UNIVERSITY PARK, Pa. -- James Franklin could have stopped before diving into the same verbal pit that has enticed so many of his colleagues. He probably had the Penn State fans at "long haul" or "build this program," but Franklin went further; he went there. The new Penn State coach pulled out the most over-utilized phrase in the annual college football coaching carousel (other than, perhaps, "coaching carousel").
Franklin, at his introductory news conference, dropped the notorious d-bomb.
"This is my dream job," he said.
Franklin became the sixth coaching hire this offseason to use a variation of "dream" to describe his new job, illustrating that the profession of college football is exceptional at making dreams come true.
In the past 10 years -- from the end of the 2004 season to this current offseason -- 219 Division I-A football coaches have been hired. A Pittsburgh Post-Gazette analysis of every one of these hires revealed that 70 coaches, 32 percent, were dreamers. They directly referred to the job they were taking, like Franklin did, as a "dream job," or they used a variation, such as describing their new position at their respective school as "a dream come true." Nearly all of these proclamations took place at the coach's introductory news conference.
For a school like Penn State, Franklin's words could soothe the pain of losing Bill O'Brien after two years, quite the jilt considering Penn State had spent the previous 46 with Joe Paterno.
Should fans be wary of dreamers like Franklin?
Excluding the coaches hired this year because they haven't had the opportunity to coach a season, coaches who described their new job as a dream lasted at that school an average of 3.3 years. Coaches who didn't lasted a fraction longer, 3.4 years.
The dreamers did have a couple of advantages, though. Their combined winning percentage was .517, compared to .443 for the non-dreamers. They also had a lower rate of leaving their school for another position, 16 percent compared to 22 percent, and of being fired, 27 percent compared to 31 percent. Of the coaches hired from the conclusion of the 2004 season through 2013, 56 percent of the dreamers still have the same job, whereas 47 percent of the non-dreamers still have theirs. So even though the average duration for both sets of coaches is about the same, dreamers have proven slightly more stable in other metrics.
Statistics be damned, Pitt fans would tell Penn Staters to cringe when they hear anything about dreaming. They know too well the dreaded Todd Graham paradox, a phenomena that involves turning the singularity of a dream into a plurality.
Graham accepted the Rice head coaching job before the 2006 season, calling it "a dream come true." Tulsa, a year later, was "my dream, I wanted to be coach at Tulsa." Fours year later, Pitt was "a dream come true for me and for my family and for my staff."
Graham lasted one season at Pitt. Then he left for Arizona State. There, perhaps wanting to atone for his previous boasts and to establish a sense of permanence, Graham reached deep into his butterfly net of dreams, using a variation of "dream" six times to describe his new position.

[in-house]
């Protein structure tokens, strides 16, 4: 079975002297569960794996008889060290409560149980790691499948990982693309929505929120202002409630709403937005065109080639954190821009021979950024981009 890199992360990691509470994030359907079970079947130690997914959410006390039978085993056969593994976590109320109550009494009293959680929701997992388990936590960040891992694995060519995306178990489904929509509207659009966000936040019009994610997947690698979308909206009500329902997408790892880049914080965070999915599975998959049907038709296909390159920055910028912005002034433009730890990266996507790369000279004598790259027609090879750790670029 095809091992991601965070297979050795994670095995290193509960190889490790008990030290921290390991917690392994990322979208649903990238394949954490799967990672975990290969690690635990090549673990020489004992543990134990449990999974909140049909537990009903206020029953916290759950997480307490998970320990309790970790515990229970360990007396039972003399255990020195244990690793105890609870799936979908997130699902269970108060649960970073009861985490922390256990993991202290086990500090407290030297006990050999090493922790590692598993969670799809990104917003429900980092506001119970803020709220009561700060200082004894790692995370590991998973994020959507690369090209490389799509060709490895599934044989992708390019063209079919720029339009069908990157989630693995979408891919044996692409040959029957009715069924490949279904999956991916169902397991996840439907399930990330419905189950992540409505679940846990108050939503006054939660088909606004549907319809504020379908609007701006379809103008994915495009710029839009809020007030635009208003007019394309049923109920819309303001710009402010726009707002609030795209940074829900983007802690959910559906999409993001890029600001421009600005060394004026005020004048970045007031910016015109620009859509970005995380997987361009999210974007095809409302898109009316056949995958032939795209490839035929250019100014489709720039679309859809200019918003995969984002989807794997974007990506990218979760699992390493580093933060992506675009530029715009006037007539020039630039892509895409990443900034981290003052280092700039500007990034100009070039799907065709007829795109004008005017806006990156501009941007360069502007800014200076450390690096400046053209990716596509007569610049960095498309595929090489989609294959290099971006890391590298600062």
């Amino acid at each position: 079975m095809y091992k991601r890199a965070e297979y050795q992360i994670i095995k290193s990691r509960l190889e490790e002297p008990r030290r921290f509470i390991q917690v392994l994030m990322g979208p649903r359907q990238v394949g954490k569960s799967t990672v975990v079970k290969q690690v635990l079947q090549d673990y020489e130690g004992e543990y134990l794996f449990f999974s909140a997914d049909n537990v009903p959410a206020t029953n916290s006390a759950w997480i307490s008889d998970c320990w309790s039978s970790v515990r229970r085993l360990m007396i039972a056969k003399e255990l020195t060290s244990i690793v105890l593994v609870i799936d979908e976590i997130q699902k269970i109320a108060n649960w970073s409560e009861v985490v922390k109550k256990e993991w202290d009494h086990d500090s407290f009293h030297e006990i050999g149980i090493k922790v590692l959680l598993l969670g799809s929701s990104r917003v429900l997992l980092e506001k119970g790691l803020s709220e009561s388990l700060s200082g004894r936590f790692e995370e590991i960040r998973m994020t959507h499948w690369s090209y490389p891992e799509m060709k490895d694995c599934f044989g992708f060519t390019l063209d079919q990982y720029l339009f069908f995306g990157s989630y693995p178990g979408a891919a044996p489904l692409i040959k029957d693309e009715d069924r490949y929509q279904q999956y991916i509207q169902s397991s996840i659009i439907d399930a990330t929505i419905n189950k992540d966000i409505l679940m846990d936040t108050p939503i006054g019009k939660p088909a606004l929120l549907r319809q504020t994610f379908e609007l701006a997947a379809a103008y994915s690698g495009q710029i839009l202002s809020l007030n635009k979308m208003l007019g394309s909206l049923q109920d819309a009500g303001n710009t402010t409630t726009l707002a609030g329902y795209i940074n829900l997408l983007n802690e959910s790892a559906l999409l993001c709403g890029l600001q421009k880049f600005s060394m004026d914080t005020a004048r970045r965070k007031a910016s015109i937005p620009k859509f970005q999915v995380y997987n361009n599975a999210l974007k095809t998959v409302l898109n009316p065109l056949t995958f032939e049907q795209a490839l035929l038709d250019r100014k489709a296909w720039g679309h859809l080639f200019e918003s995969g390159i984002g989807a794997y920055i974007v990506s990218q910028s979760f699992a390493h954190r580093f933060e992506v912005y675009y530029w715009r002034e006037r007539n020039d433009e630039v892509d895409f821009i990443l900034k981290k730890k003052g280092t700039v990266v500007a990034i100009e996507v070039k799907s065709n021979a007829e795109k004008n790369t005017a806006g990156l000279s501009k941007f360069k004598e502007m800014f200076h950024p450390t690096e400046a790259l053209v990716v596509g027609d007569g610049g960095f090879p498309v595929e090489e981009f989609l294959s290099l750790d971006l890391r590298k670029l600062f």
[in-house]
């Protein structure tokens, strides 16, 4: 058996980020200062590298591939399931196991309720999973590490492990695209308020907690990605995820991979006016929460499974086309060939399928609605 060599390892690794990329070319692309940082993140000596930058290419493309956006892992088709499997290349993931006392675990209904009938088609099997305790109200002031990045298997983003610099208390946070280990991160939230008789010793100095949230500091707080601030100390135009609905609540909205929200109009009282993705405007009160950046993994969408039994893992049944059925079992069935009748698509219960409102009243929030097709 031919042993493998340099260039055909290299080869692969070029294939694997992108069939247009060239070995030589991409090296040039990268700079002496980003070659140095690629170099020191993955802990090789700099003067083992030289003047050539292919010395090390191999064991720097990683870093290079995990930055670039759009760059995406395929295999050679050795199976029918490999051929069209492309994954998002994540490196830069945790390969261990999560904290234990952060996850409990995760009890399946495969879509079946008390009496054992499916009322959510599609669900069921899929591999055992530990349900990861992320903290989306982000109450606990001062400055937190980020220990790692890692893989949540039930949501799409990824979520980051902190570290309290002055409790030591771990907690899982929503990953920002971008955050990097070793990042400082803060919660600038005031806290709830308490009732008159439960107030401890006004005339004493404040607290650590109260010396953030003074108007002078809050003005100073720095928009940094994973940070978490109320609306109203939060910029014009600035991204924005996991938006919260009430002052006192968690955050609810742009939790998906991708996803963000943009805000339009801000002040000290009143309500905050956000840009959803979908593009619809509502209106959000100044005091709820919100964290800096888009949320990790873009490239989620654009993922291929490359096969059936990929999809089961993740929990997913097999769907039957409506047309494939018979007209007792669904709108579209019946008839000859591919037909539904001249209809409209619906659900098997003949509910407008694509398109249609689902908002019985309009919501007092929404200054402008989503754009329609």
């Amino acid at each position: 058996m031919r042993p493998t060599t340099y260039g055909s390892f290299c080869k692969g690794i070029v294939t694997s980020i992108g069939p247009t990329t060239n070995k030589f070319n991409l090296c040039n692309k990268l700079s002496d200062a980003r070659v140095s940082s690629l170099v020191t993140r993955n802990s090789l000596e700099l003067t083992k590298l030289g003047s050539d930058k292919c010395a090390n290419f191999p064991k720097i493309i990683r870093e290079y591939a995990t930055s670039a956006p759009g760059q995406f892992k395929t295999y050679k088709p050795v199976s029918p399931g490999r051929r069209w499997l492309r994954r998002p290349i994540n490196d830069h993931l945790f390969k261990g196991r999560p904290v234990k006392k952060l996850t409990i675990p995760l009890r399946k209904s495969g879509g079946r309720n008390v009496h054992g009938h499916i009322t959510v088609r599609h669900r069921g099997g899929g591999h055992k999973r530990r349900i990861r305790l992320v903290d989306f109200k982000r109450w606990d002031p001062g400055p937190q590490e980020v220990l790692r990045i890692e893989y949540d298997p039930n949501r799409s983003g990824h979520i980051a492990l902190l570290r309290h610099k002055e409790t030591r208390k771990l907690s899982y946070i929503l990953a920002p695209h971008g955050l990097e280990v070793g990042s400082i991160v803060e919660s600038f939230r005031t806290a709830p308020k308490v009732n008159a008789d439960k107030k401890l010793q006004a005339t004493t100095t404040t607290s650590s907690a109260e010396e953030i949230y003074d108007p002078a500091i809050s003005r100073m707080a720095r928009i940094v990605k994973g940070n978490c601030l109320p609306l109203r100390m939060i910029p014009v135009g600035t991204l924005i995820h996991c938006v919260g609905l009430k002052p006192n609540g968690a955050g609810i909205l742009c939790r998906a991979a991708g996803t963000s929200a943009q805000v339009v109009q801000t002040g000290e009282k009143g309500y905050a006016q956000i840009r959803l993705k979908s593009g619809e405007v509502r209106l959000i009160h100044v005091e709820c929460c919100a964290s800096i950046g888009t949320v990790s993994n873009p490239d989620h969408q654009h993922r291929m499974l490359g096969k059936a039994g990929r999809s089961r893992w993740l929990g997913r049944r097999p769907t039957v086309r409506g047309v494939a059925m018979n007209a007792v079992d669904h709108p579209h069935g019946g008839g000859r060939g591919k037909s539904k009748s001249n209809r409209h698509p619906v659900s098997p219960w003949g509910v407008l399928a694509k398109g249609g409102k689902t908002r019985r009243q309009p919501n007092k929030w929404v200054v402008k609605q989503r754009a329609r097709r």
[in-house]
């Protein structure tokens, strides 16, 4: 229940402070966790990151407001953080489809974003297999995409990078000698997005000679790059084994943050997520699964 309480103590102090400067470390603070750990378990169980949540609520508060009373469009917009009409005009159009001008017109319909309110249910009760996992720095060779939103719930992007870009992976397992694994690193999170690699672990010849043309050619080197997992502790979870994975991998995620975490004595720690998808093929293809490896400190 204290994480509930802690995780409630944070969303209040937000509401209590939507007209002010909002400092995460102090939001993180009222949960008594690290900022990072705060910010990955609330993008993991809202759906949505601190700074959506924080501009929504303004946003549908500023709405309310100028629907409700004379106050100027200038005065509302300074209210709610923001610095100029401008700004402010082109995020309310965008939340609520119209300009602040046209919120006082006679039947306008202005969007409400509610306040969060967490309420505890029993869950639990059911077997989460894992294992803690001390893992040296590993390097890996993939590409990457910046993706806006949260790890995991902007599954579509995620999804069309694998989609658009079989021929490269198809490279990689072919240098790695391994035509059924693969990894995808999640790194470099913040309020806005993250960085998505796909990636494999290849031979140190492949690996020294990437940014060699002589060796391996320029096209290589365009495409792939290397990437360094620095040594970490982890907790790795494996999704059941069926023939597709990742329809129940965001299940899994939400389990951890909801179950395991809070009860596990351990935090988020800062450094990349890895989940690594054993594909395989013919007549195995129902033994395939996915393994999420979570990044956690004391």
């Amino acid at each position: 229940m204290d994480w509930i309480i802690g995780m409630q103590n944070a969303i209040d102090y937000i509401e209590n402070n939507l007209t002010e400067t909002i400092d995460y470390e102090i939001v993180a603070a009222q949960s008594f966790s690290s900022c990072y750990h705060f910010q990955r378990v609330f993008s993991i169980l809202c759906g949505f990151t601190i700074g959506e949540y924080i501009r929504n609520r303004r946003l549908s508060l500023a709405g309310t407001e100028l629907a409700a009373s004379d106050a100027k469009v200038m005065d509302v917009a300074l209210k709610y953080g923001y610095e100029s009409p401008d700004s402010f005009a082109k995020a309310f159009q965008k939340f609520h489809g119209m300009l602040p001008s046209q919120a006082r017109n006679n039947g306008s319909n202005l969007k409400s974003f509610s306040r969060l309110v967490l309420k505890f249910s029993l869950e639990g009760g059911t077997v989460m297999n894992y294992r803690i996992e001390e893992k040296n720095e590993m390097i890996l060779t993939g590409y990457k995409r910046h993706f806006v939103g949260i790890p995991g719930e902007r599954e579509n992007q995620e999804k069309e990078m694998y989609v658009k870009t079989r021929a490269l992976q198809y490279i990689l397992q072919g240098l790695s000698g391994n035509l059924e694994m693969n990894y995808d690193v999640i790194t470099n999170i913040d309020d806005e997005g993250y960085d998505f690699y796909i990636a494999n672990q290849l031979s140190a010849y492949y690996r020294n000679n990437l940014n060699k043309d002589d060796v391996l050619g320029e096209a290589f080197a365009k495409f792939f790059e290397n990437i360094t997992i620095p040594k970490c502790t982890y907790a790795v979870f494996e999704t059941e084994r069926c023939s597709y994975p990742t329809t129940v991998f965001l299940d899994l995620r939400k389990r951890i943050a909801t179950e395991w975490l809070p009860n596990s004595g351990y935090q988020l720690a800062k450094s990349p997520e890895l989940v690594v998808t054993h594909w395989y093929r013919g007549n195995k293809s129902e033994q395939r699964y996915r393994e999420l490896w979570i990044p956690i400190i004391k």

"There's not any place you're going to take a job," he explained in 2012, "and say, 'I made a mistake coming here.'"
Graham gets the most flack for dropping the d-bomb multiple times, but he's not the only guilty coach. Steve Sarkisian said Southern California had "always been a dream of mine" last month after earlier calling Washington his dream job, albeit not at his introductory news conference. Dave Clawson, just hired by Wake Forest -- "truly a dream come true"---- said his previous stop at Bowling Green was "a dream come true." Al Golden, a top candidate who reportedly interviewed for the Penn State job, said Miami was "a dream job" when he was hired there.
Steve Addazio said he was "living his dream" at Temple after spending time at places that weren't quite right. He left after two years for Boston College, "my dream job," after the 2012 season. Then-athletic-director Bill Bradshaw used caution when choosing Temple's next coach, Matt Rhule, who did not dream about Temple.
"There were 119 serious applications, cut down to 36 potential candidates we considered for interviews," Bradshaw said at Rhule's introductory news conference. "Twelve of those told us Temple was their dream job. Some of them were interviewing for other jobs and couldn't make it for our scheduled interview. Four of those who told us Temple was their dream job said they needed a GPS on an OnStar to get from the airport to campus, so we eliminated them, as well."
Franklin never referred to coaching Vanderbilt as a dream, though he did call it a destination and "not a stepping-stone" when he was introduced there in late 2010. Time will tell if Franklin's tenure at Penn State will parallel Graham's myriad stops or that of Oklahoma State's Mike Gundy, the lone dreamer from this analysis who has stayed in the same place for nine seasons and counting.
Perhaps there is a favorable sign for Penn State. Franklin said a few years ago that when he and his wife, Fumi, were dating she asked him about his dream job. He said he told her Penn State.
Using hyperbole to excite a fan base is one thing. Bending the truth to a significant other? That's a far greater risk.
Mark Dent: email@example.com, 412-439-3791 and Twitter @mdent05.